- Page 1IronKey Secure Flash Drive
- Page 2 IronKey Secure Flash Drive
- Page 3 IronKey Secure Flash Drive
If I had written this review a week earlier, I would have warned you that all its advanced features will only work on Windows XP or Vista, and so – as is unfortunately often the case – Mac or Linux users are left without military-grade self-destructing super memory drives. But that has changed since, and all IronKey products now support Linux distributions above Linux kernel 2.6.
However, since there are issues using Password Manager and the Secure Sessions Service with Firefox 3, it is recommended that you stick with the latest version of two (which you can update without adversely affecting the IronKey) until a solution has been found.
When you first plug the device in (and allow IronKey.exe to run under Vista), you are greeted with a custom window where you can name your drive and choose a password for it. The software is quite attractive, and is visually styled to match the brushed metal look of the stick itself. Having entered your password (and chosen to back it up online – or not), it takes about two minutes for IronKey to set up the various aspects of your key, including the encryption.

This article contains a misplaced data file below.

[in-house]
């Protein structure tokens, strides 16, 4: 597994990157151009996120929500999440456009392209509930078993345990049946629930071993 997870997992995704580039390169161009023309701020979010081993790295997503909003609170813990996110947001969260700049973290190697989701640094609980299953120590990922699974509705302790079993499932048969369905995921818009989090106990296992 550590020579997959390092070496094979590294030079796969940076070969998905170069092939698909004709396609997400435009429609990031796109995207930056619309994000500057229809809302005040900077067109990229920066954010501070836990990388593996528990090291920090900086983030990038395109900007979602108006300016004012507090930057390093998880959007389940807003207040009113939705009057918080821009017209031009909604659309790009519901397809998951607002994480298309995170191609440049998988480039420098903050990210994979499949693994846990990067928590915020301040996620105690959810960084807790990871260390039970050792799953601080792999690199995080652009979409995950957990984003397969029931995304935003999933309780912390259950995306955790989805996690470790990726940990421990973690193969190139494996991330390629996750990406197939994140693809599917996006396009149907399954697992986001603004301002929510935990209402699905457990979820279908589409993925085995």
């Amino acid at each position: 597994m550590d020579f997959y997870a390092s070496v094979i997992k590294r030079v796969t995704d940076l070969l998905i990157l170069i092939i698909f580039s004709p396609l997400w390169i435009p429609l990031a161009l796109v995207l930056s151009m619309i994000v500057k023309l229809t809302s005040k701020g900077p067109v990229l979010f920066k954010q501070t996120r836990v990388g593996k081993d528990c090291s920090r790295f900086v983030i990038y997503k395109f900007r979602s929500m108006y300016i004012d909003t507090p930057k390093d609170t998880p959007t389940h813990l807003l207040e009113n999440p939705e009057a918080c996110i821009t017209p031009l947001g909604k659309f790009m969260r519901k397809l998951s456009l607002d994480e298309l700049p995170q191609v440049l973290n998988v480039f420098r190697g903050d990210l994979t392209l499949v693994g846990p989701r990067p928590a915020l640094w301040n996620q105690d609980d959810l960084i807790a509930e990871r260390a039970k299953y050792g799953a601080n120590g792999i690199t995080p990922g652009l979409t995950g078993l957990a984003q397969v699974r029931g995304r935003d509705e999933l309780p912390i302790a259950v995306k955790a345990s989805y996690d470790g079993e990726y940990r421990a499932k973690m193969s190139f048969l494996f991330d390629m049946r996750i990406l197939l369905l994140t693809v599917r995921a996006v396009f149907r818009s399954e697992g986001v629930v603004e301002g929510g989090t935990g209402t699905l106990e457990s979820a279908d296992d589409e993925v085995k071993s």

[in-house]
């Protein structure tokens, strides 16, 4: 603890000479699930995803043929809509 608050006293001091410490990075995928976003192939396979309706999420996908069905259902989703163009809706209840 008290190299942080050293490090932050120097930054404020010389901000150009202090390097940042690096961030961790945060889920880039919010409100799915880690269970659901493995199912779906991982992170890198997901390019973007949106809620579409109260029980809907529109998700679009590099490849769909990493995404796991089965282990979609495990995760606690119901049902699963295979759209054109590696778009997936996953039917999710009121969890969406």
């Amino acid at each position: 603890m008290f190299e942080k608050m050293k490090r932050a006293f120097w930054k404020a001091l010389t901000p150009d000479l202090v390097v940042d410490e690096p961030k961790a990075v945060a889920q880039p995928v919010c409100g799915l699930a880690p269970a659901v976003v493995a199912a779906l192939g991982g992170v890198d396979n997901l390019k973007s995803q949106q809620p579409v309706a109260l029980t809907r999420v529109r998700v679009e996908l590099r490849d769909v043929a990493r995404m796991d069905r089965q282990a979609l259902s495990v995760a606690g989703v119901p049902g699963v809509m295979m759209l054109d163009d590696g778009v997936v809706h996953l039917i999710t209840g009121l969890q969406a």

Then you can choose to activate the IronKey or leave it untill a later date. The activation process is quite lengthy and complicated, because of several layers of security that need to be enabled and personalised. Once that’s done, it will take another two minutes to update the firmware and applications, and then you’re good to go (this is by no means because the device itself is slow, as it copied a 715MB media file in one minute and five seconds).
Quite apart from knowing all your ‘sensitive’ data is as secure as it’s going to get, it’s really handy to be able to surf on almost any decent computer anywhere with your own secure browser, including a personalised history, bookmark index, download cache etc. Now when you go to the library you won’t have to use the outdated browser that keeps giving you error messages, and you won’t have to make sure you’ve left no traces of personal information on that hotel’s computer. This alone would make the IronKey worth its purchasing price for many people. Speaking of price, around £50 for the 1GB version is not cheap for its capacity, but if you need the IronKey’s features, it’s peanuts for what you’re getting. Now if only the IronKey gave me somewhere to put its cap…
If you want a relatively cheap and portable way to make your sensitive data as secure as possible and surf the web privately and securely from almost any computer, the rugged, waterproof and fast IronKey flash drive is currently your best option.
Many thanks to distributor Simms International for providing our review sample.
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